If you have an ACS member number, please enter it here so we can link this account to your membership. (optional)

ACS values your privacy. By submitting your information, you are gaining access to C&EN and subscribing to our weekly newsletter. We use the information you provide to make your reading experience better, and we will never sell your data to third party members.



Carbon Tetrachloride Emissions Continue Despite Ban

Researchers estimate releases of stratospheric-ozone-depleting chemical average 39,000 tons per year even though the Montreal protocol has severely restricted its use

by Cheryl Hogue
September 1, 2014 | A version of this story appeared in Volume 92, Issue 35

To protect Earth’s ozone layer, most uses of carbon tetrachloride were banned years ago. According to reports filed by countries around the world, emissions of this ozone-depleting substance were virtually nil since 2007. But researchers now estimate that some 39,000 metric tons of the chemical were released each year from 2000 to 2012.

“We are not supposed to be seeing this,” says Qing Liang, a NASA atmospheric scientist who led an international team that made the finding (Geophys. Res. Lett. 2014, DOI: 10.1002/2014gl060754). “There are either unidentified industrial leakages, large emissions from contaminated sites, or unknown CCl4 sources.”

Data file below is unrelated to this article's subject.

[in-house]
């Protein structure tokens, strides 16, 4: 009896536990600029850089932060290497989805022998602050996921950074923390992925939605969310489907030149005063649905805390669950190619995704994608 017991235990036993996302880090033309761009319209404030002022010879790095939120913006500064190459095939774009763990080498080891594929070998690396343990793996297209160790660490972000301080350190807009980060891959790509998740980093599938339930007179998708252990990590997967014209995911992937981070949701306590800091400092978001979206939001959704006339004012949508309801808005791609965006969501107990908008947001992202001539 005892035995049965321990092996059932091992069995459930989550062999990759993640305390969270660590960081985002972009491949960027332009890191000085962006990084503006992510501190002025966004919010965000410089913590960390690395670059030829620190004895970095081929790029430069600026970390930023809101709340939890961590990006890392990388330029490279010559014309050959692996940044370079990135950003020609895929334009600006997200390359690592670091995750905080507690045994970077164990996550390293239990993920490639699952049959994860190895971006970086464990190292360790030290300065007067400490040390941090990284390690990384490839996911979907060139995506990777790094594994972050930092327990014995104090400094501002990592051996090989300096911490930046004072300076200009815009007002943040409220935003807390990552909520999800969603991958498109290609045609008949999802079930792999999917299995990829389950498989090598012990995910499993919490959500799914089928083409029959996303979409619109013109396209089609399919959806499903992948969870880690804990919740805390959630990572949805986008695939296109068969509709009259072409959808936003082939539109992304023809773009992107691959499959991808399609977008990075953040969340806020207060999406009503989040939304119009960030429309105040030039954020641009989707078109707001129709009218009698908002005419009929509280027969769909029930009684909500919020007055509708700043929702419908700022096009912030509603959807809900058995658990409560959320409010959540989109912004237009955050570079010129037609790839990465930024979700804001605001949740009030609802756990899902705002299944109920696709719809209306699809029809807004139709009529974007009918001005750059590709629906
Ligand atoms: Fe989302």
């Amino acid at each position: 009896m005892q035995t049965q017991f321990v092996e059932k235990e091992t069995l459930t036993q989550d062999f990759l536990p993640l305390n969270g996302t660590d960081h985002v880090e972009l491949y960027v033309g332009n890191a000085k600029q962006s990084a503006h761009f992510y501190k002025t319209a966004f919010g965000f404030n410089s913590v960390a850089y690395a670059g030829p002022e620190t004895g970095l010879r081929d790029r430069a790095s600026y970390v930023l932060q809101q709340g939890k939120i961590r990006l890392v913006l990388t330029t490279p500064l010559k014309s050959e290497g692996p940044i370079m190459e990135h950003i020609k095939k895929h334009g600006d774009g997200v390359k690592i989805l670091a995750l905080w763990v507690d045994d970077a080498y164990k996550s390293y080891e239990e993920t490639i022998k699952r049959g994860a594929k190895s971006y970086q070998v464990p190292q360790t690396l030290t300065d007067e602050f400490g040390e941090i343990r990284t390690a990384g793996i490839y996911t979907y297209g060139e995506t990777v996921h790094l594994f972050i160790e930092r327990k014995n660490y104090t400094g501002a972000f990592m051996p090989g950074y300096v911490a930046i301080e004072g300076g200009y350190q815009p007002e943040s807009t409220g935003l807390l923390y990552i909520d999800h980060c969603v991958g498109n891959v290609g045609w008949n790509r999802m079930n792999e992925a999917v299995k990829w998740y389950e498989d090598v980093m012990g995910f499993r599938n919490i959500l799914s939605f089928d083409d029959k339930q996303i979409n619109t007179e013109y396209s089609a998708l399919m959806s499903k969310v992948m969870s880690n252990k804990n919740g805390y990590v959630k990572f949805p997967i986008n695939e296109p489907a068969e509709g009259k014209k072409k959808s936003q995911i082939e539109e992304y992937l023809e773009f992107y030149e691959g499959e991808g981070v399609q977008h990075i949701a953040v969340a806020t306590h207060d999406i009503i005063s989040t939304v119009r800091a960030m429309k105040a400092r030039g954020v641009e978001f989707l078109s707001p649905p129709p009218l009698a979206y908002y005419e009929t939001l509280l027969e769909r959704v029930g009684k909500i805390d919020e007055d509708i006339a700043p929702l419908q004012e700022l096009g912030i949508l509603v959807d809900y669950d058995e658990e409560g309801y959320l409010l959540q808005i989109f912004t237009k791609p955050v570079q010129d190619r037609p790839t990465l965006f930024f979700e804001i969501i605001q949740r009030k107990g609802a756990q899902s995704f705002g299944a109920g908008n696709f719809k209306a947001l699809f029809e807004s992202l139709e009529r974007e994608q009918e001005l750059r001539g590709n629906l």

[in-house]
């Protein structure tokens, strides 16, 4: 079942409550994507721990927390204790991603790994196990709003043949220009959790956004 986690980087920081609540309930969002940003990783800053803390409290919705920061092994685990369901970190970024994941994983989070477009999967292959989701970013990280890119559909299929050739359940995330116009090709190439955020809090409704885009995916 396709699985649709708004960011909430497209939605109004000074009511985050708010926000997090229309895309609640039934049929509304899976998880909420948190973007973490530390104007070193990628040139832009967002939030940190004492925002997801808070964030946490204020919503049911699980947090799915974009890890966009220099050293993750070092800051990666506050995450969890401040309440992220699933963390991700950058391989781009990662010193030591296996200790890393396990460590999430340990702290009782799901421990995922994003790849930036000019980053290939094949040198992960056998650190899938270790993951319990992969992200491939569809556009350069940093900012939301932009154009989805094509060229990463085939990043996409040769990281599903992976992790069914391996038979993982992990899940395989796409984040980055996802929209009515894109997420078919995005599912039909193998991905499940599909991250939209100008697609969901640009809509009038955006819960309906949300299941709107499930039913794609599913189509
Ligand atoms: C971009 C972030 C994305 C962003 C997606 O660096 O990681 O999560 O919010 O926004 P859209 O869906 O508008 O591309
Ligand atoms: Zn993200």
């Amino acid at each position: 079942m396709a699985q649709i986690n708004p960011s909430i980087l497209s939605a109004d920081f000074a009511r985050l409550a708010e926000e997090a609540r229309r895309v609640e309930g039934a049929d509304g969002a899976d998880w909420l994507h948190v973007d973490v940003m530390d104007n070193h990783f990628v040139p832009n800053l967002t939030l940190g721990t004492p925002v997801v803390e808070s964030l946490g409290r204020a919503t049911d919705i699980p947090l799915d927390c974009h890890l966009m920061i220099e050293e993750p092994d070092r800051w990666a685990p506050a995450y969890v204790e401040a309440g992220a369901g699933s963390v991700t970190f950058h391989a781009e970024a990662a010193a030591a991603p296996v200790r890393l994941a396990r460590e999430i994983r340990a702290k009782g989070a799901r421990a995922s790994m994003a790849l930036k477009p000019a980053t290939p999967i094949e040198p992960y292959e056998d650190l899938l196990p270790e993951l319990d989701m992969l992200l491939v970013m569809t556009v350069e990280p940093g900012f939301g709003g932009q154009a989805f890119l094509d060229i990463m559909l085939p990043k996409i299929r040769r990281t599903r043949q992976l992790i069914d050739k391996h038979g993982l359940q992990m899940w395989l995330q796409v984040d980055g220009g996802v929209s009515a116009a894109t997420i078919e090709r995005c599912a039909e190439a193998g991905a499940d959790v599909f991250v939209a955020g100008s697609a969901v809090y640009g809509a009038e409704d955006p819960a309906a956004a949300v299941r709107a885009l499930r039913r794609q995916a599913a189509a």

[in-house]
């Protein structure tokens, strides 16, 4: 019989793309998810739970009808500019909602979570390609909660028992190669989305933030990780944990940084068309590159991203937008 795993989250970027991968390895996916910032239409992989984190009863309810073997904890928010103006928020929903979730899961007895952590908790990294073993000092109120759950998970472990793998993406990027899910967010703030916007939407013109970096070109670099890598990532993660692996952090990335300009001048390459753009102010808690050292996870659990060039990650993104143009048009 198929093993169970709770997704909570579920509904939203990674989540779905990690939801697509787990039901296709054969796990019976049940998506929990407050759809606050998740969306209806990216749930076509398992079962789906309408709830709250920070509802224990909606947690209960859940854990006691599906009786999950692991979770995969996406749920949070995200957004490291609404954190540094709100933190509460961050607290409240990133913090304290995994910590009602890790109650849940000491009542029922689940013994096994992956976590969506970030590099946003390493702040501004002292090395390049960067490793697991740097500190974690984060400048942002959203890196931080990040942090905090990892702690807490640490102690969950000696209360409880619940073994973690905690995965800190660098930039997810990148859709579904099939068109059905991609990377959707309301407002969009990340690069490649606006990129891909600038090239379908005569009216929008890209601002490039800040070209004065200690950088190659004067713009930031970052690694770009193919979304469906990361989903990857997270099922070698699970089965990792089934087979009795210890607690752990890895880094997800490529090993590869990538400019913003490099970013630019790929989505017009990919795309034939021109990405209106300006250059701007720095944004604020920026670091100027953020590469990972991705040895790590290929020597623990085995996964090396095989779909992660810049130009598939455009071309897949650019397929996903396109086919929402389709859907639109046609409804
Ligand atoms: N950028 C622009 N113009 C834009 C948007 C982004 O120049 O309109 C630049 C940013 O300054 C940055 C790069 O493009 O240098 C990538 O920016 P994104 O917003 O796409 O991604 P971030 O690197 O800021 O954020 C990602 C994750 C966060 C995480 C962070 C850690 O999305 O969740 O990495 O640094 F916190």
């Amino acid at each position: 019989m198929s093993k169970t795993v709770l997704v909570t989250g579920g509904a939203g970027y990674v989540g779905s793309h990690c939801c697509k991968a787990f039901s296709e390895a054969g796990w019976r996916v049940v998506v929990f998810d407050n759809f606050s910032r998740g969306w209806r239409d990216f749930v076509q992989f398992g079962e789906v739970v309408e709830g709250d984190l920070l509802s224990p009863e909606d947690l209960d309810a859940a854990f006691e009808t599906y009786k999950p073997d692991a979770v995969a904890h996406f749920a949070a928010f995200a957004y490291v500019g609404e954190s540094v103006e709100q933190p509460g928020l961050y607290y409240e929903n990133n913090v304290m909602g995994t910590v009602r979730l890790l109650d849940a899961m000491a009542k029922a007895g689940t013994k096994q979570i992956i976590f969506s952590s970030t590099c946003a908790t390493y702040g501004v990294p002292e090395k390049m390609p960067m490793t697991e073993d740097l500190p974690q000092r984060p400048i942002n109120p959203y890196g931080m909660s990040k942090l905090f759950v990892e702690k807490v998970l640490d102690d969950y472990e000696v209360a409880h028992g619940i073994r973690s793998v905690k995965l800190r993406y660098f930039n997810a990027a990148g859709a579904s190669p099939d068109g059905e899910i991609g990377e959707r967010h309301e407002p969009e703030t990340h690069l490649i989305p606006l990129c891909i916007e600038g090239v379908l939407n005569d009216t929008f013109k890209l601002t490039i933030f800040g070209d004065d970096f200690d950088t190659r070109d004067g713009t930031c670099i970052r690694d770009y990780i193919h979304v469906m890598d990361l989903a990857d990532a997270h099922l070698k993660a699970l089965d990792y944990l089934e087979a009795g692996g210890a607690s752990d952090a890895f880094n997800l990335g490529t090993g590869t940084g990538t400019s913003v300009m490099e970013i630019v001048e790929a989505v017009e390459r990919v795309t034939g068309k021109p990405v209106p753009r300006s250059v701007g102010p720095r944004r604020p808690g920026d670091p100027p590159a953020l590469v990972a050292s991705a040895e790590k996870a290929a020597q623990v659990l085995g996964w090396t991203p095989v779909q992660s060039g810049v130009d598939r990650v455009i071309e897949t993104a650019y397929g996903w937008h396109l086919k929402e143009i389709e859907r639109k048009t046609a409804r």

All countries that are members of the United Nations agreed through the Montreal Protocol on Substances That Deplete the Ozone Layer to phase out uses of CCl4 that lead to emissions, such as in fire extinguishers. Under that treaty, the compound is still legally manufactured, mainly as a feedstock for producing hydrofluorocarbons, but in lower volumes than in decades past. Small amounts of CCl4 can be used for pharmaceutical and solvent applications, but emissions from these are reported under the Montreal protocol.

CCl4 is destroyed by photolysis in the stratosphere and degrades in oceans and soils. Relying on data about the rate of these processes, scientists expected atmospheric concentration of the compound to fall by 4% per year once all but the legally allowed CCl4 releases ended. Yet observations show that level has declined by only about 1% annually.

Liang’s team used atmospheric measurements and computer modeling to conclude that the observed atmospheric levels of CCl4 were mainly from ongoing emissions.



This article has been sent to the following recipient:

Chemistry matters. Join us to get the news you need.